After Navalny’s death, the repression is alive and well

By Dr Evgeniya Gidulianova and Willy Fautré

HRWF (14.03.2024) – Despite the increased presence of security forces, there were no mass detentions during the funeral in Moscow on March 1 but the state repression mainly took place after the Western media had left the scene of the ceremony. According to the  OVD-Info Human Rights Portal, more than a hundred Russians at least were arrested in 22 cities but they say “There may be more detainees in each police station than in the published lists. We only publish the names of people we know for sure and whose names we can publish. See the lists of OVD-Info HERE

Over 100 detention cases of mourners

In many regions, the police detained those who came to spontaneous memorials, including those organized at monuments to victims of political repression.

In total, according to OVD-Info, on the day of Alexei Navalny’s funeral, security forces made at least 103 detentions in 20 cities across Russia. The largest number took place in Novosibirsk (24), Omsk (15), Yekaterinburg (10), Ramon (9).

On the evening of March 1, a journalist from “Novaya Gazeta” Vasily Polonsky,  who  was covering the funeral, was briefly arrested in Moscow. He said that the police forced him to show his phone. According to him, an employee of the Center “E”[i] tried to recruit him and proposed him to send the videos to the security forces. “They are apparently trying to find the Navalny Live camera, because they were interested in who I was streaming for,” he said.

Arrests in Moscow and other cities: identified by surveillance cameras

In the days following the funeral, security forces continued to detain people who participated in rallies in memory of Alexei Navalny in February and attended his funeral. Those who laid flowers at the monuments of victims of political repression were also accused of administrative violations.

The first to be detained was a resident of Moscow, who was caught during the funeral on a video in which the police heard the phrase “Glory to the Heroes.” (*) She spent the night of March 4 at the police station, after which she was fined 1,500 rubles under an administrative article on the demonstration of prohibited symbols.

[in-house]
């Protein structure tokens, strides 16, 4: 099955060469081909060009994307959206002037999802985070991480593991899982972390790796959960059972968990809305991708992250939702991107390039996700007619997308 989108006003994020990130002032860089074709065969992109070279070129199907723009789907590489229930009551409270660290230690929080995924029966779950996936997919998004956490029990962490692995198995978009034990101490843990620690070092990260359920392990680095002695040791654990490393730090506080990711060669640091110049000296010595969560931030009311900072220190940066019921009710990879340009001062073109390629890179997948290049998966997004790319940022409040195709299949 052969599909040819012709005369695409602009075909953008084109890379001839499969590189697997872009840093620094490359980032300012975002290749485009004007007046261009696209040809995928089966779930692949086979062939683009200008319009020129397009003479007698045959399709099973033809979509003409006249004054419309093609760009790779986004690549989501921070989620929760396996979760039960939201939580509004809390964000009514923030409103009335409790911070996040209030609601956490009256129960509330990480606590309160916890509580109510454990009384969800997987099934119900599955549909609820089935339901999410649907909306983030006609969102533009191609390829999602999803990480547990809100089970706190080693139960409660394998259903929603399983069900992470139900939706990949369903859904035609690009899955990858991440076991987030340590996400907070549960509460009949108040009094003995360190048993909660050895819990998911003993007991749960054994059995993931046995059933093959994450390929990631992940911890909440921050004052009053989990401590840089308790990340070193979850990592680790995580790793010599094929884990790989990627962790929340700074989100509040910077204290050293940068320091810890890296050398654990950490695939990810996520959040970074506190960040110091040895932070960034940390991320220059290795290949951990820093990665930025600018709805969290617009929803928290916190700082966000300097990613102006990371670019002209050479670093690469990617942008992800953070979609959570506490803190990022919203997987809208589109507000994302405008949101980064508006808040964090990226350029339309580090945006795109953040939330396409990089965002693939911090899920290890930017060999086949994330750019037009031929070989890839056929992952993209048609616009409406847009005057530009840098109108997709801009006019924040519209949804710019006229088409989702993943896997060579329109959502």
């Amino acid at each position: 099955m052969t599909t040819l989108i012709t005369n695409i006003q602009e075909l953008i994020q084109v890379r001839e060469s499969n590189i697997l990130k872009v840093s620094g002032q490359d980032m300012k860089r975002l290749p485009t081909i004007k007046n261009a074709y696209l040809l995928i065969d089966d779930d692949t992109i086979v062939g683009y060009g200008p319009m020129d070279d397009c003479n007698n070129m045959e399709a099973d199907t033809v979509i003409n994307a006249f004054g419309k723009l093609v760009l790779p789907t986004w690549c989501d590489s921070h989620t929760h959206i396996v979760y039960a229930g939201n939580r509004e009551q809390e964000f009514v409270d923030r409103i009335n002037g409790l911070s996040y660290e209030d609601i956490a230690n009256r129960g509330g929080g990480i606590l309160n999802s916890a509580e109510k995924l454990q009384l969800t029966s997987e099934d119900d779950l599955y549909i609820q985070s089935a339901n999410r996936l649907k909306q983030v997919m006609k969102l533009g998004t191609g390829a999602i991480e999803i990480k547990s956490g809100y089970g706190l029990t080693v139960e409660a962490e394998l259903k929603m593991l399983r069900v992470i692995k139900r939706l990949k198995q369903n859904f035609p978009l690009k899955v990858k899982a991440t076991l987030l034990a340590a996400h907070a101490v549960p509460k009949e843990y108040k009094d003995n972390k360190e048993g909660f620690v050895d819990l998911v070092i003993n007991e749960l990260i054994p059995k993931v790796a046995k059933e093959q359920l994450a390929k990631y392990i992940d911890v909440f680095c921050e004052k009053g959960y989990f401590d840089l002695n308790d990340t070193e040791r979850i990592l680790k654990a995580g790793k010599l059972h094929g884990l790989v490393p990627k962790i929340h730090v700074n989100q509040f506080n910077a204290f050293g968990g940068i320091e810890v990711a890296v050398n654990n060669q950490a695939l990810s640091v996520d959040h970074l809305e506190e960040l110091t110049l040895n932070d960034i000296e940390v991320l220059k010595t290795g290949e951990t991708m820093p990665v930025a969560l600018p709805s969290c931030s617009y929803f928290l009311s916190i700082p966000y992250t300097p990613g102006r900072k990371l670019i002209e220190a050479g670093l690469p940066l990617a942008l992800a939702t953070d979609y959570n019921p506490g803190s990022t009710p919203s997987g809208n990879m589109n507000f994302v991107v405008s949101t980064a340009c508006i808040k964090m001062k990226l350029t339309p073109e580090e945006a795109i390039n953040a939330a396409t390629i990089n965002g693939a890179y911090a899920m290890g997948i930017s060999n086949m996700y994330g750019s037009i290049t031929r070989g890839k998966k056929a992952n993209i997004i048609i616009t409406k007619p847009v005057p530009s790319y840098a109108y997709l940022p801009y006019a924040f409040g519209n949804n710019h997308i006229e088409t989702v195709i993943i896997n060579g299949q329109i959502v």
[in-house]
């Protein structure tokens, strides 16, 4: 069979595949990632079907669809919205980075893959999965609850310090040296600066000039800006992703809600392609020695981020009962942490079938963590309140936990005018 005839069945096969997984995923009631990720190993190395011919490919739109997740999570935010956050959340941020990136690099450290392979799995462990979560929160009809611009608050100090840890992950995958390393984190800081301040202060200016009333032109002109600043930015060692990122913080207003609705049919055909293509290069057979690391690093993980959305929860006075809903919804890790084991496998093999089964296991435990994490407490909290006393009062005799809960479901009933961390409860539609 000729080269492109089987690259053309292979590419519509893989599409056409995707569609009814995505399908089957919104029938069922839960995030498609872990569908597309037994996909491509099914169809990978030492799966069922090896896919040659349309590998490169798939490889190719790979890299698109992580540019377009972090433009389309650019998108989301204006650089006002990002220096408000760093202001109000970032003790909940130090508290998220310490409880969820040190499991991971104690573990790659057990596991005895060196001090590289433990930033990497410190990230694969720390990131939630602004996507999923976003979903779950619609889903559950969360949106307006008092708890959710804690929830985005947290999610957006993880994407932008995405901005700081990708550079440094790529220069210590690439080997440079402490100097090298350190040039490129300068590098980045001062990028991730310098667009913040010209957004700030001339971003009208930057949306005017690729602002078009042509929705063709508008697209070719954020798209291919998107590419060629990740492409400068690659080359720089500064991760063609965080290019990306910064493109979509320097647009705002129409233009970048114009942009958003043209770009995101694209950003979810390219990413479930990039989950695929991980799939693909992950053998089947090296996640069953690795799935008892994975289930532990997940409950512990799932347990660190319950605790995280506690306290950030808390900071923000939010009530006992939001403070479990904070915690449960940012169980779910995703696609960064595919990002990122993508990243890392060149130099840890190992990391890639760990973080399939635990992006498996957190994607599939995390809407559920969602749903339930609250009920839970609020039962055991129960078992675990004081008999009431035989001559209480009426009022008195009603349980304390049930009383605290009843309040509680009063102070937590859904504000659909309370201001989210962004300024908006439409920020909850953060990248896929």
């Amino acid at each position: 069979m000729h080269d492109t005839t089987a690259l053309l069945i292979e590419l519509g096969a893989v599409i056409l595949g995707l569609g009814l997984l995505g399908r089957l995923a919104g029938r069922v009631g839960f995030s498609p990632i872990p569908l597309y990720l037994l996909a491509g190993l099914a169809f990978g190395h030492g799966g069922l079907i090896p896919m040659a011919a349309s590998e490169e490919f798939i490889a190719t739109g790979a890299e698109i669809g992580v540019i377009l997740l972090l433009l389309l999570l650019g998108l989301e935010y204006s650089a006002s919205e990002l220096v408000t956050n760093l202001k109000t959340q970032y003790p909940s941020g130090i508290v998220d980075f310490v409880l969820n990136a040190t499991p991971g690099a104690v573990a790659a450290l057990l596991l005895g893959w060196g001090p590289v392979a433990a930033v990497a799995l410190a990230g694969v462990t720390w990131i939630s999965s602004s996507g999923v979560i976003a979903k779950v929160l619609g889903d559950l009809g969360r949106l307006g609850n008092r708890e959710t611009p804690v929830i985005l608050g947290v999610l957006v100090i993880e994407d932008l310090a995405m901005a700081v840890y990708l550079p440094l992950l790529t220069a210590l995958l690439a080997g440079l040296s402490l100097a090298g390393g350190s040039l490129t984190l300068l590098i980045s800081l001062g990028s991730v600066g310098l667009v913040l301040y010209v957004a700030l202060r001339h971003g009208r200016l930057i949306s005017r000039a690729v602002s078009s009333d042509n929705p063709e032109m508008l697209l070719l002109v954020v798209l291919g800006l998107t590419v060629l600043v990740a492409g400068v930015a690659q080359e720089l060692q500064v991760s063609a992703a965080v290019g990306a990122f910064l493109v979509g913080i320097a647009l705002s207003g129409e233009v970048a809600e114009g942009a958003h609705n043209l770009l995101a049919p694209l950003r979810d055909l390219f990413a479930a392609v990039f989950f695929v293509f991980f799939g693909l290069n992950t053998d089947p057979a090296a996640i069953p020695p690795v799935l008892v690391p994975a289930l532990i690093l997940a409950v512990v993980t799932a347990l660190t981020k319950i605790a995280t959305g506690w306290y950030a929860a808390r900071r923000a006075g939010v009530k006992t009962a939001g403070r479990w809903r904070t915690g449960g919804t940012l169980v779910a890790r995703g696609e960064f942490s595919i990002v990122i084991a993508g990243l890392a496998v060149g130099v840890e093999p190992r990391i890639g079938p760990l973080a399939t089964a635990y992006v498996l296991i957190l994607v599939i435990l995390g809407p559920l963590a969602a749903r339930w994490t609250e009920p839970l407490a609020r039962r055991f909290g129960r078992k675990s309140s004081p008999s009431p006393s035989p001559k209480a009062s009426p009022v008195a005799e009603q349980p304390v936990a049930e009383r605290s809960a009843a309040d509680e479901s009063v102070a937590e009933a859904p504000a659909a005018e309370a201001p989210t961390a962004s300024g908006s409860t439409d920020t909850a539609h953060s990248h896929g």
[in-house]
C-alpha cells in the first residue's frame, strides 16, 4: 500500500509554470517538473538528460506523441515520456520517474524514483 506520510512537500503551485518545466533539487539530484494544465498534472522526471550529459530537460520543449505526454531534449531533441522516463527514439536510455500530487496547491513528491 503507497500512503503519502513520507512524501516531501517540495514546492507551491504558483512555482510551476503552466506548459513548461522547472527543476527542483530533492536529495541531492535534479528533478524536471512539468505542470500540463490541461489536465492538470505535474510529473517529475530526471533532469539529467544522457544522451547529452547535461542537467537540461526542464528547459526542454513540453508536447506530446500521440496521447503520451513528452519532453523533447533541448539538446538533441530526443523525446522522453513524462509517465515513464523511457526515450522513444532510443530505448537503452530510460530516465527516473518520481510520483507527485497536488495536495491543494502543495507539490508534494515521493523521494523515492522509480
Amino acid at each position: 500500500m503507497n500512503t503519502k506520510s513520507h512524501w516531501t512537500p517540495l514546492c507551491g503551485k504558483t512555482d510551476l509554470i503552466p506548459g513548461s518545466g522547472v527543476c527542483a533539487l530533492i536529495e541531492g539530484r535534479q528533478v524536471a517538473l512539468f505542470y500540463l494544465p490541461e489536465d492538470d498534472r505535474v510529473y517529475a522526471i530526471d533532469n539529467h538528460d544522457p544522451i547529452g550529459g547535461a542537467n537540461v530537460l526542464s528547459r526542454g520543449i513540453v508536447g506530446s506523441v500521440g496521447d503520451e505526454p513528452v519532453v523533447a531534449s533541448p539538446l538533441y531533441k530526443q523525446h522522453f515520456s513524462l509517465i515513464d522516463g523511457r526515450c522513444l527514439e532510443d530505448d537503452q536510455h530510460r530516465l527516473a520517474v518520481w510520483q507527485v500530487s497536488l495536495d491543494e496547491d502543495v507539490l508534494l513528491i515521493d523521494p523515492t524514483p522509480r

On March 5-6, law enforcement agencies detained several more people in the capital.

Polina Orekhova said that the policemen’s claims against her were related to the laying of flowers on February 17. She was also prosecuted under the article on violation of the rules for holding rallies (Article 20.2 of the Code of Administrative Offenses). Polina Orekhova told  OVD-Info that the police used force on her in an attempt to force her to give her fingerprints. After that, the security forces came to her home again to intimidate her. 

Elena Gribkova, told representatives of the OVD-Info project that the police had questions for her, due to the fact that she came to Navalny’s funeral, and before that also participated in the action in memory of the politician on Sakharov Avenue on February 17.

Elena Gribkova was previously detained on February 17 at the “Wall of Sorrow” in Moscow during the laying of flowers in memory of Alexei Navalny. On that day, the security forces released the girl without a protocol, but on March 5, she was detained again.

On March 6, the Simonovsky Court of Moscow sentenced her to 7 days of arrest under the “rally” article (Part 6.1 of Article 20.2 of the Code of Administrative Offenses). She allegedly “blocked roads” and “interfered with the passage of citizens.” Afterwards, the appellate court released her because she needed to take care of a disabled father. In addition, the court took into account that the detainee herself had medical contra-indications to serving the arrest.